Hierarchy and the foundations of classification: the inspection of its ontological status and its role in ethics

Joseph T. Tennis, University of Washington (USA)

Abstract | R. Dawkins (1976) defines hierarchy as: “a set which satisfies: (i) There is no element in the set which is superior to itself, and (ii) There is one element in the set, to be called the hierarch, which is superior to all the other elements in the set.  This broad definition is a good starting point for considering how we conceptualize and critique hierarchy in the classification schemes examined in knowledge organization.  Hope Olson has critiqued this from a feminist stance (Olson, 2001; 2007). And there have been some responses (e.g. J. Tennis 2012). This paper explores this foundational concept by outlining Dawkin’s ideas around hierarchy, the critiques of this structural core to our work, including, but not limited Olson, and then outlines a novel view of hierarchy as a flexible construct that plays many roles.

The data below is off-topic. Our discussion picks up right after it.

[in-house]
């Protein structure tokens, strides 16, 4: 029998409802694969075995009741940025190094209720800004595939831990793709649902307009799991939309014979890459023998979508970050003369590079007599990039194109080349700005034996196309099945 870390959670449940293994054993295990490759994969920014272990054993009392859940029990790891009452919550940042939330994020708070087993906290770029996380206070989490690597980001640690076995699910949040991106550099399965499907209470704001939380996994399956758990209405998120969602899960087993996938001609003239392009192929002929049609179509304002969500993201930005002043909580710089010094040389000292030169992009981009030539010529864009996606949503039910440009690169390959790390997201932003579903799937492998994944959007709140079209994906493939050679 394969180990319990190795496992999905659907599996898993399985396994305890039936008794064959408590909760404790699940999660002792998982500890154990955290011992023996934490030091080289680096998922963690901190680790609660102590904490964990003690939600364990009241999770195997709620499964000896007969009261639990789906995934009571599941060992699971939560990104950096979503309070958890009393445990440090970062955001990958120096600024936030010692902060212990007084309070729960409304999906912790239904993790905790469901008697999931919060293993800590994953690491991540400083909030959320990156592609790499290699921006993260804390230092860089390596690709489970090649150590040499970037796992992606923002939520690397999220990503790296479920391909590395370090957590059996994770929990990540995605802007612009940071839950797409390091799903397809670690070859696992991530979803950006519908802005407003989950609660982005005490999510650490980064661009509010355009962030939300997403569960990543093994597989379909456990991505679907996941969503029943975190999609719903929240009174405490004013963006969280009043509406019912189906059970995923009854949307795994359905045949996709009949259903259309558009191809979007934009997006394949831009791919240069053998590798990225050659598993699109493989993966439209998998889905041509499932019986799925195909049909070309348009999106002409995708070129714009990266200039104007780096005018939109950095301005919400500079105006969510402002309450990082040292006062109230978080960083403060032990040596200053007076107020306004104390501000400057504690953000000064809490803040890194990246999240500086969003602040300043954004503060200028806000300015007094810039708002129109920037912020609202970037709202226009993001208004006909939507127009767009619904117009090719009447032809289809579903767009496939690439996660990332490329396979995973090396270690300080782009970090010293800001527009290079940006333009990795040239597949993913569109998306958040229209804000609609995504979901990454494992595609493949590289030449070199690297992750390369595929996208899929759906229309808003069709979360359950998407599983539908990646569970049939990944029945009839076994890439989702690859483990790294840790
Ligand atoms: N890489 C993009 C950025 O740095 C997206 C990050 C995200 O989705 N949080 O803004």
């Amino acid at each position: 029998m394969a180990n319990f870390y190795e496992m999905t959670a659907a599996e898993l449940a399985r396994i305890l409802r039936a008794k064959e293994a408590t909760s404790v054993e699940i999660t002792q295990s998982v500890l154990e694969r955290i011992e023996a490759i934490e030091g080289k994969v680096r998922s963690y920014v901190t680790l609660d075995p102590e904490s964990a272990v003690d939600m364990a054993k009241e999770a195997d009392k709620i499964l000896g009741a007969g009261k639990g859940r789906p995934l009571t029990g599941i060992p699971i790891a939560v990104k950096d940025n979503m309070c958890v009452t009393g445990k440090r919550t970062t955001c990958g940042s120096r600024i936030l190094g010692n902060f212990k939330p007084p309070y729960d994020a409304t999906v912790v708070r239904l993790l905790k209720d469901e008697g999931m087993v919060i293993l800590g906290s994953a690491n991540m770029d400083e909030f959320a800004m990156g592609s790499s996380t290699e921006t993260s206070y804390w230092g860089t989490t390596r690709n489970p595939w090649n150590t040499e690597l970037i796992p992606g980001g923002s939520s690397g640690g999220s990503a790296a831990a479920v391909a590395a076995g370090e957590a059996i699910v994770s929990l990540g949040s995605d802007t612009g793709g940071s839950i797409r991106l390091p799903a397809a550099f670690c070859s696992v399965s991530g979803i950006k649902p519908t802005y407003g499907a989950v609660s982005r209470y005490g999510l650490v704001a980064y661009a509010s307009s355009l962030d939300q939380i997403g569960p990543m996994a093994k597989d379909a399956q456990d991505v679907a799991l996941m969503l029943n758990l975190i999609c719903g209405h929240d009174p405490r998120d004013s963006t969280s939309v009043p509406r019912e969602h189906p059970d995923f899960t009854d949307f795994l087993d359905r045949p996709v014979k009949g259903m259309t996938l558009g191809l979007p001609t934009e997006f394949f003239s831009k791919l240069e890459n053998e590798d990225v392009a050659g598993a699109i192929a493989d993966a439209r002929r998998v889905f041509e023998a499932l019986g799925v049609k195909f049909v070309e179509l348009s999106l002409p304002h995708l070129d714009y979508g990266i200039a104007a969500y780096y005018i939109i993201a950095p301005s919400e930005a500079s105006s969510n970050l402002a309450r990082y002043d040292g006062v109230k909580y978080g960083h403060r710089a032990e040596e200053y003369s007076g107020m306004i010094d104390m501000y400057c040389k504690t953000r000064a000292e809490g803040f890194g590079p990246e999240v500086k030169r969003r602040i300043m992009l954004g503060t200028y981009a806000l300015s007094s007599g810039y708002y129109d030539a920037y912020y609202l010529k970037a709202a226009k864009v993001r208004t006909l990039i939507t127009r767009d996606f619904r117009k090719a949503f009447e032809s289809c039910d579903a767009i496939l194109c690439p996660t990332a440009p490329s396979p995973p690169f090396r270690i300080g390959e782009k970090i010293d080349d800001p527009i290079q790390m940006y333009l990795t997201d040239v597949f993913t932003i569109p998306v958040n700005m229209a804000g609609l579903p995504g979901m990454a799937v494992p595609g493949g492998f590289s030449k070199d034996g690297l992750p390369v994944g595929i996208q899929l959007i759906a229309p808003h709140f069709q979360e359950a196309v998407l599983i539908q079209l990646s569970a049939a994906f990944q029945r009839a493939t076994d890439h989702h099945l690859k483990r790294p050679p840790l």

Bio | Joseph T. Tennis is an Associate Professor and Associate Dean of Faculty Affairs at the University of Washington Information School and an Adjunct Associate Professor in Linguistics. He served as President of the International Society for Knowledge Organization from 2014-2018. He is on the Library Quarterly and Knowledge Organization editorial boards and served as a core member of the InterPARES Trust research team from 2005- 2019. He gave the 19th S. R. Ranganathan Lecturers in October 2017. Tennis holds his Bachelor of Arts in Religious Studies from Lawrence University, and Master of Library Science, and Specialist Degree in Book History both from Indiana University, and a Ph.D. in Information Science from the University of Washington.

Event Timeslots (1)

Day 1 | Thursday, June 20
Joseph Tennis, University of Washington (USA)